Pat Tabler, 1991 Score
Let’s just get right into this:
No matter what Pat does in the rest of his baseball career, he will always be remembered as the guy who always gets a hit with the bases loaded.
That is a bit presumptuous, no? This may sound somewhat outlandish, but let us say, for example, that one day while playing in a professional baseball game, Pat Tabler decides, out of nowhere, to pull down his pants and poop on second base. I may be wrong, but I would imagine that this occurrence would override his penchant for hitting well with the bases loaded in terms of his legacy. I would say things like, “Hey, remember when Pat Tabler pooped on second base?” and then the other person, my bestest friend, would say, “Heck yeah. That was ridonk.” And then I’d be like, “Didn’t he always get a hit with the bases loaded?” And my friend would be like, “What?”
Again, that is an extreme example. I just use it to illustrate the point that I greatly despise when people close the door on Pat Tabler’s potential accomplishments when his career is in midstream. Still though, I must admit it is impressive when a guy always gets a hit with the bases loaded. Always is a lot of times!
Well, not always,
What? I always take always literally! Pat Tabler is a fraud!
but more than any other player in at least the last 15 years.
That “statistic” sounds like something that John Kruk made up off of the top of his head during one his rambling episodes on Baseball Tonight. I mean, “in at least the last 15 years?” What does that mean? If it was more than 15 years, then just give me the amount of years. It’s not as if baseball started tracking statistics in 1976. Just look it up. You owe it to Pat Tabler.
Nevertheless, let’s pretend it’s 2010, and Pat Tabler never did poop on second base. Let us discover whether or not Score was prophetic. Wikipedia?
He gained attention for his amazing success in bases-loaded situations: 43 for 88 (.489) with 108 RBI.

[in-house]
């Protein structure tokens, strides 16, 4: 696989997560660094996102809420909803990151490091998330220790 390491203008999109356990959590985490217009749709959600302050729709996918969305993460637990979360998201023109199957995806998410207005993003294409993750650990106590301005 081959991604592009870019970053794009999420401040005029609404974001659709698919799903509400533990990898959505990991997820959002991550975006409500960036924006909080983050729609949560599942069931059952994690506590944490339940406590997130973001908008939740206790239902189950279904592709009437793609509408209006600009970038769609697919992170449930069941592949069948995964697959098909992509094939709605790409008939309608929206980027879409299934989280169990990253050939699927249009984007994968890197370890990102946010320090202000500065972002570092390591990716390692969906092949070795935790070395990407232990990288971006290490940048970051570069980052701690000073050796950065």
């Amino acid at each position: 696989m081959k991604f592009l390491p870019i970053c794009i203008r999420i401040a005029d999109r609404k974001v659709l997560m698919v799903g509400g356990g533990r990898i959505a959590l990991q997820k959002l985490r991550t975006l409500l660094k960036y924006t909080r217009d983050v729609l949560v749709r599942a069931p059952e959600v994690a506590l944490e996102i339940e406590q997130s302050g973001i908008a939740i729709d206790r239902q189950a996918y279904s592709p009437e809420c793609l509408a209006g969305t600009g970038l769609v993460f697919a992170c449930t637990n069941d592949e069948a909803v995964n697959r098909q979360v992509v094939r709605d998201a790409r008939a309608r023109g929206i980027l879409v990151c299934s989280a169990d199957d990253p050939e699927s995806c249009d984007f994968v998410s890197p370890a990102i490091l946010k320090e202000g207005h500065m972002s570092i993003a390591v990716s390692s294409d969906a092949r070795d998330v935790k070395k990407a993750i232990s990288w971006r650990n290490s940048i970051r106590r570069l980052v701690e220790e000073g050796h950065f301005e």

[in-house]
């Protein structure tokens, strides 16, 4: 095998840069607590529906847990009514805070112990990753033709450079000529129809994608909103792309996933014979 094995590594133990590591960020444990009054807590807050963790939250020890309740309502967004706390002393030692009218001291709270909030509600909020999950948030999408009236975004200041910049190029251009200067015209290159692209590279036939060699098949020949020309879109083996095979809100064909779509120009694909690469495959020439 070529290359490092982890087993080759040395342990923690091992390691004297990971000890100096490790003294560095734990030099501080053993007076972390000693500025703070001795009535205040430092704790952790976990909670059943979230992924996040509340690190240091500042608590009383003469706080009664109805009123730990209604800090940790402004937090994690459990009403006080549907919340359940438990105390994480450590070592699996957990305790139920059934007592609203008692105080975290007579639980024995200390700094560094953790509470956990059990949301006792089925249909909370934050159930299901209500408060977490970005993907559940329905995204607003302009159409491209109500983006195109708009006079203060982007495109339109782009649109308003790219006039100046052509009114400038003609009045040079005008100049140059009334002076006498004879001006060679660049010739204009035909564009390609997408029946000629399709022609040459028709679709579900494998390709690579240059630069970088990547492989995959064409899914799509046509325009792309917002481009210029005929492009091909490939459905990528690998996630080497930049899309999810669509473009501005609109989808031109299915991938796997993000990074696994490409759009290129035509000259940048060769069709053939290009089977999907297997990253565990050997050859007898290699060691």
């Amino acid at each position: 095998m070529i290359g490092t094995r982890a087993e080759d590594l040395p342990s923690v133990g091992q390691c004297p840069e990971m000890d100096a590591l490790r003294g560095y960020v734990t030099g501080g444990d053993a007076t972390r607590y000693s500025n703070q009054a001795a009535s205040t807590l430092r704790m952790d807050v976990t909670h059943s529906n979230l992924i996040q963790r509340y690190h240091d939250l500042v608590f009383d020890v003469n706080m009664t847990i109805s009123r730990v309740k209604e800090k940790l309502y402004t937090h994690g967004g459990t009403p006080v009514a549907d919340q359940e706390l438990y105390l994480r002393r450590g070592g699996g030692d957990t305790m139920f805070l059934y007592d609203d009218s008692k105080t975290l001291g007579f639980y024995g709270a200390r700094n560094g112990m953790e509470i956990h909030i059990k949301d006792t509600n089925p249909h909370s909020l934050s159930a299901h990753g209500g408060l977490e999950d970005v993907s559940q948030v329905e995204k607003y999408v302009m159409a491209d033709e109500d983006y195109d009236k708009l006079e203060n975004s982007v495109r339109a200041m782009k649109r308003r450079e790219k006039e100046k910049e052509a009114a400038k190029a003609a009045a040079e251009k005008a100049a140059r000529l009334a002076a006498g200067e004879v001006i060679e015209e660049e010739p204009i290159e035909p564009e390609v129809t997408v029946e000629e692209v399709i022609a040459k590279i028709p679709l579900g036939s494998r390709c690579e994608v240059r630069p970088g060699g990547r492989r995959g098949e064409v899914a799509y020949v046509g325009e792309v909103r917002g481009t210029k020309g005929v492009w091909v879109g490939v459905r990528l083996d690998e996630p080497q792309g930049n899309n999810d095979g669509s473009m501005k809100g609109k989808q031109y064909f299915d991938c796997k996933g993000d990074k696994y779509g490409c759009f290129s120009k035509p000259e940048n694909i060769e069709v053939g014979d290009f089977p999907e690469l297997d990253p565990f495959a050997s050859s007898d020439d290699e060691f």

Okay. But “gaining attention for” is not necessarily a legacy.
In his career, Tabler was known as a remarkably clutch hitter and for his uncanny ability to hit with the bases loaded, batting just under .500 in such situations (43 for 88).
Alrighty then. Those statements are four sentences apart, by the way, so I will take Wikipedia’s redundancy as proof of Pat Tabler’s legacy. Still, there must be something else that serves to define Pat Tabler as a person.
He has mentioned on a few occasions that he is a fan of band Jethro Tull.
I love how Wikipedia refrains from openly stating that Pat Tabler is fan of Jethro Tull, but instead cites undocumented occurrences where Pat Tabler mentioned as much. Allow us to document these occurrences:
Pat Tabler, at 1982 batting practice at Wrigley Field: I am a fan of band Jethro Tull.
Pat Tabler, at 1987 Jethro Tull concert: I am a fan of band onstage.
Pat Tabler, at home in 1990: Check out my Jethro Tull stuff. I am a fan of band, that is them.
One more Pat Tabler-related item, then I’ll stop. Promise.
It was rumored that a residential quad was named after him on the Stony Brook University Campus, however, the quad was built and named in the late 1960’s, long before his MLB career began.
This rumor gained steam when Jethro Tull randomly decided to play a free concert at Tabler Quad in 1988. May I also applaud the student body at Stony Brook University, for recognizing the
*may not be accurate